> On Saturday, July 21, 2001 6:41 AM Mike Lorrey email@example.com wrote:
> > The problem is that the open source movement is heavily populated by
> > anti-property anarchists who think its a cool thing to steal other
> > people's work, that it is a moral imperative that people give their work
> > away, or have it stolen from them in retribution for being selfish
> > enough to want to own one's own labor. I don't see open source as
> > 'improving' on capitalisms alleged failings. OSM has plenty enough
> > failings of its own.
> That's true, but the nature of the movement itself is not
> anti-free market.
> That's the problem with people confusing free markets and property with
> hierarchy and conservatism.
Grrr. The open source movement is absolutely not "heavily populated by
anti-property anarchists". In my entire participation and involvement in
open source projects, I have yet to meet one single anti-property anarchist.
In general, open source developers are motiviated self-starters who are
there because it gives them a tangible benefit; either a) it looks good on
their resume, b) its (correctly) viewed as a good way of improving their
skills, c) they want to make use of the code that they are working on and it
isn't quite right yet.
IMHO, most "anti-property anarchists" don't have the self-control and work
ethic to make good developers. I'm sure those of them that understand open
source (www.opensource.org) and free software (www.gnu.org) have an opinion
on it, but does that really matter? No, because they're not participating.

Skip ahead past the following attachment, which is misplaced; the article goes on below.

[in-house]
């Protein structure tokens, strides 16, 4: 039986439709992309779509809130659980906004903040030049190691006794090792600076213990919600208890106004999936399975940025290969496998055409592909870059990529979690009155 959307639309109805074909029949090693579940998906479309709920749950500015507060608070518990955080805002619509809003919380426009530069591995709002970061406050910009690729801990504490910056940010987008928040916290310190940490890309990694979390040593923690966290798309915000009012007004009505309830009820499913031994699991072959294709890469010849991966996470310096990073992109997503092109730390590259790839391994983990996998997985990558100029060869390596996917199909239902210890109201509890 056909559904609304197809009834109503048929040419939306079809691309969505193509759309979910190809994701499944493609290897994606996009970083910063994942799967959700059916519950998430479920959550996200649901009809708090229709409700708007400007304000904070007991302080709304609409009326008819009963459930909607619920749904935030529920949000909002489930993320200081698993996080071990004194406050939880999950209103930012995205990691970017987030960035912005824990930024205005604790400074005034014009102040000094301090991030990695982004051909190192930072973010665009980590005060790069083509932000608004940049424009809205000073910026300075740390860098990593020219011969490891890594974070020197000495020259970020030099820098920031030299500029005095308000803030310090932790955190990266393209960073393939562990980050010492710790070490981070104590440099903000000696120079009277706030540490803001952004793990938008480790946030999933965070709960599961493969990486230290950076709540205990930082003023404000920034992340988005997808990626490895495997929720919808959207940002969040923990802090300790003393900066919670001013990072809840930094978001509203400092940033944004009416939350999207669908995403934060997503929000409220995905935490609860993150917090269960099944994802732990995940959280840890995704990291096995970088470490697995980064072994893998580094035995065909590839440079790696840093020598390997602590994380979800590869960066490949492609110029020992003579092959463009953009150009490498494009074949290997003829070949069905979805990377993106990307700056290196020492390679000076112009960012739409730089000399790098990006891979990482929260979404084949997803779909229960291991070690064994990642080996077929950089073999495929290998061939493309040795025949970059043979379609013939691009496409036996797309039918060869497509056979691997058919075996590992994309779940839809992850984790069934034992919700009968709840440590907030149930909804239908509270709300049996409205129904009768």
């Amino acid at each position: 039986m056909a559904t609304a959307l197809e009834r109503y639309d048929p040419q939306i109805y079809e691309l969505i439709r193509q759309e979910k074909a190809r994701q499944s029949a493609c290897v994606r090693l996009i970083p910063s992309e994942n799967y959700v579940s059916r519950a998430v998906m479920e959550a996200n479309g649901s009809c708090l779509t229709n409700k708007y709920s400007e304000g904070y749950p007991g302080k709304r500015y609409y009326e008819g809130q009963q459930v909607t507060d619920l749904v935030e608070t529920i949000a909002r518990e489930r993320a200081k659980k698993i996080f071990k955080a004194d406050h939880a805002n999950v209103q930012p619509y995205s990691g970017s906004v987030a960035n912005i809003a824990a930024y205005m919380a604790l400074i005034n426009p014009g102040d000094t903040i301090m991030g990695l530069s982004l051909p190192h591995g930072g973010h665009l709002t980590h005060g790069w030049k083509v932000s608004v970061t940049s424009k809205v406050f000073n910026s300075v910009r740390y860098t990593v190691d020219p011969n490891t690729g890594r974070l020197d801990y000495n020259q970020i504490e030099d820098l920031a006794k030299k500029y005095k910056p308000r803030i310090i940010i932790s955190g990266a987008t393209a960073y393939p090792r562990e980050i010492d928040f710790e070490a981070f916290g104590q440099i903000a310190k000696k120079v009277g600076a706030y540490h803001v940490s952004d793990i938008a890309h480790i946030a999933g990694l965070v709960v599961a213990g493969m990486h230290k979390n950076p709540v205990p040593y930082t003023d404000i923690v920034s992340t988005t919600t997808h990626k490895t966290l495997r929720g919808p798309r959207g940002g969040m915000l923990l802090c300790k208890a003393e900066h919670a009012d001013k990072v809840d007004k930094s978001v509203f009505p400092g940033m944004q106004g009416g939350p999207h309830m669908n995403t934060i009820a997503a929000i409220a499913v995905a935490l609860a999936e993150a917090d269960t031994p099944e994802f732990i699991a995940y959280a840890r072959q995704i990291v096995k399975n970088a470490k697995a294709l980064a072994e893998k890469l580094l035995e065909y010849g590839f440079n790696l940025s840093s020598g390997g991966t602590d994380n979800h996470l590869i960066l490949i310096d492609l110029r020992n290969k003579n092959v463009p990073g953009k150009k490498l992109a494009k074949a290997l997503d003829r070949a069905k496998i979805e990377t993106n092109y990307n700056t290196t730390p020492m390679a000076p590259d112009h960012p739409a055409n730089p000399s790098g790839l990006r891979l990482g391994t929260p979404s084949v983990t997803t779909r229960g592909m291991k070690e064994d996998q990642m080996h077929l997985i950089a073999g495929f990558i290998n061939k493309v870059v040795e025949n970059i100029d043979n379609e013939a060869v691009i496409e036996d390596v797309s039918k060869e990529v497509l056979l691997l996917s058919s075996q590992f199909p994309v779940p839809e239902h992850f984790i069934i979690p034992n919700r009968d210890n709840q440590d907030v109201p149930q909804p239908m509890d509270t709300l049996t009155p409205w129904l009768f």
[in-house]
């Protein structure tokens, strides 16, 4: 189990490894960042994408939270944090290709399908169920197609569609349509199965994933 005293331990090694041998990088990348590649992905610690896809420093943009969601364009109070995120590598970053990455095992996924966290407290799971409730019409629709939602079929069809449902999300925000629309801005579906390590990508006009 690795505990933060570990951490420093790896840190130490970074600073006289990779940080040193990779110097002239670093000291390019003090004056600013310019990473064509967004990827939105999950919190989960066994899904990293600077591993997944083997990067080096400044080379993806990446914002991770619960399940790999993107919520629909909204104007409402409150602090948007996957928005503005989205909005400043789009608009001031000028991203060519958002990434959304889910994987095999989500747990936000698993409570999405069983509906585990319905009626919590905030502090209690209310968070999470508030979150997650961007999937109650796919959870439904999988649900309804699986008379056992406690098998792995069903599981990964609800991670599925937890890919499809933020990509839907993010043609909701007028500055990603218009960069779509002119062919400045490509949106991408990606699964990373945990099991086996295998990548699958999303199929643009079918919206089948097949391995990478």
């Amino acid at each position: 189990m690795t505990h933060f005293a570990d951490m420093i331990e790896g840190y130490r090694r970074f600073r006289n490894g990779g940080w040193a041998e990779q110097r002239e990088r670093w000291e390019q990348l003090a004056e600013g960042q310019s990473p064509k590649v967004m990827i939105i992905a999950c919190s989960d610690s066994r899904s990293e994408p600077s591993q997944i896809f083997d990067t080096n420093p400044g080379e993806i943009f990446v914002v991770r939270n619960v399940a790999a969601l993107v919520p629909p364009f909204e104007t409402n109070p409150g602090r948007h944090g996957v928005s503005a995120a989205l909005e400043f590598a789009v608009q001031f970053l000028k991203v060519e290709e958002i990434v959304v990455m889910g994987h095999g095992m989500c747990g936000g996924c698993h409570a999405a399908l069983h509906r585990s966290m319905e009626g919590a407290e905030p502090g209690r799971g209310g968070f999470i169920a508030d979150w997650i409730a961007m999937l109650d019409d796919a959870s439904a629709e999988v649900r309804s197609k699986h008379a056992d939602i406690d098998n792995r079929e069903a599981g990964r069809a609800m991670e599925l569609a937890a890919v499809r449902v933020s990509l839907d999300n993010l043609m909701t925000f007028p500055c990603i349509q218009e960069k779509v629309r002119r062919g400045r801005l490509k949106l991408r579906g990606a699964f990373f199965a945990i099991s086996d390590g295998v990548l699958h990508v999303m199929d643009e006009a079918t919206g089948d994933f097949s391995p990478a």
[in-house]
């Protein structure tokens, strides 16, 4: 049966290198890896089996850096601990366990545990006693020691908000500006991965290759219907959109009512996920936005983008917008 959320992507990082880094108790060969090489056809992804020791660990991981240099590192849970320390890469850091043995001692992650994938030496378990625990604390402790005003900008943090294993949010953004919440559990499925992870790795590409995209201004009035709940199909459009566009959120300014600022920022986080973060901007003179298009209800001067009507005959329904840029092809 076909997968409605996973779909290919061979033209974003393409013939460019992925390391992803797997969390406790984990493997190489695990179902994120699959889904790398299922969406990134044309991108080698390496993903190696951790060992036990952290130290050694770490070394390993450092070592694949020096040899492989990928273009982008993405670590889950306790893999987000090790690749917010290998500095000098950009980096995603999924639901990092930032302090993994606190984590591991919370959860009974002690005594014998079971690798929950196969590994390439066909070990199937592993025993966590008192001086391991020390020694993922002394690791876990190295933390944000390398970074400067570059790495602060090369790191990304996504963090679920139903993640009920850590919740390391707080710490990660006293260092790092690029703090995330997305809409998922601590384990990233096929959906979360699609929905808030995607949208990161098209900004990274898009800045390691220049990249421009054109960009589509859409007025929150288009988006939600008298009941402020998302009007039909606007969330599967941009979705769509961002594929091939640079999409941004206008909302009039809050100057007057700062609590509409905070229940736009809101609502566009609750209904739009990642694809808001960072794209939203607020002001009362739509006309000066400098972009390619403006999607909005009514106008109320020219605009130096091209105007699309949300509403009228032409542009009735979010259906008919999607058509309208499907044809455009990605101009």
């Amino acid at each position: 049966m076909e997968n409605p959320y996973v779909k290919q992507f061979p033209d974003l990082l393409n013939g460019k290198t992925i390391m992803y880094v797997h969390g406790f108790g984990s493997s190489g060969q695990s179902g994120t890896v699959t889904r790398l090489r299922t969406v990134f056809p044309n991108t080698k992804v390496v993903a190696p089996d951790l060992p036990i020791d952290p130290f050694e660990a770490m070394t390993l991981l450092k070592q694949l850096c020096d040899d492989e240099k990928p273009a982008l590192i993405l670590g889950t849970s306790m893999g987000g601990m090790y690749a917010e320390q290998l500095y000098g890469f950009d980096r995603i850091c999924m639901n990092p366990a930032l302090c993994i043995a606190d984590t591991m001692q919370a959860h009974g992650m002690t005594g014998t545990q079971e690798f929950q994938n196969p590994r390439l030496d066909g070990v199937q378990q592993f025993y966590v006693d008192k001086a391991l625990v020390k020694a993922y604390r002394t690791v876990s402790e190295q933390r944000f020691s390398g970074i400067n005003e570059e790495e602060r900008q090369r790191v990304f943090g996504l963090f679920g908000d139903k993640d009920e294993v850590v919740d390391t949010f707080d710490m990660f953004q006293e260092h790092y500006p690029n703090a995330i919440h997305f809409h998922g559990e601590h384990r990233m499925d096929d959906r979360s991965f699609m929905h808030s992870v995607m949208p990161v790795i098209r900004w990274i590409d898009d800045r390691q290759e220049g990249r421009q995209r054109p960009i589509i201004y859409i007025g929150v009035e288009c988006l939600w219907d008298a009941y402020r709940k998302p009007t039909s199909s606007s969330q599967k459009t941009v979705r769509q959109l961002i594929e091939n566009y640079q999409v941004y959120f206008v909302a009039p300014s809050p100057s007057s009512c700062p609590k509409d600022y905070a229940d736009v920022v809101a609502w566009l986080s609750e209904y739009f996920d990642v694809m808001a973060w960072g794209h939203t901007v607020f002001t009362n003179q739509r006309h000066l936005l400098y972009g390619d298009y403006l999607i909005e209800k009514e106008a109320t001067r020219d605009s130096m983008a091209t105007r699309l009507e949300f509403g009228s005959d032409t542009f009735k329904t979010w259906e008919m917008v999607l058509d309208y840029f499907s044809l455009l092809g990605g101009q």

Another correction: open source is not about "giving your work away."
Authors retain ownership. Open source is about licensing in a way that
encourages other people to add to your code openly. Free software is about
much the same thing -- including authors retaining ownership -- but with a
few added restrictions to prevent people from making alterations in secret.
Go read the docs at the above linked sites.
Both open source and free software arise in a capitalist, property-related
environment. They deal with issues of licensing, not issues of ownership.
The two movements arose to address a number of tangible, specific problems
that came about due to copyright and intellectual property laws (more
government interference in a market introducing convolutions) encouraging
inefficient (closed source) software development processes.
As is put by a number of people; why would you buy a physical product that
you are not allowed to take apart and repair? What if your car has the hood
welded down and only the car manufacturer is allowed by law to repair it?
Open source is the default state of affairs -- it's just that IP laws
(market interference through legislation) led to closed source becoming more
profitable back in the day.
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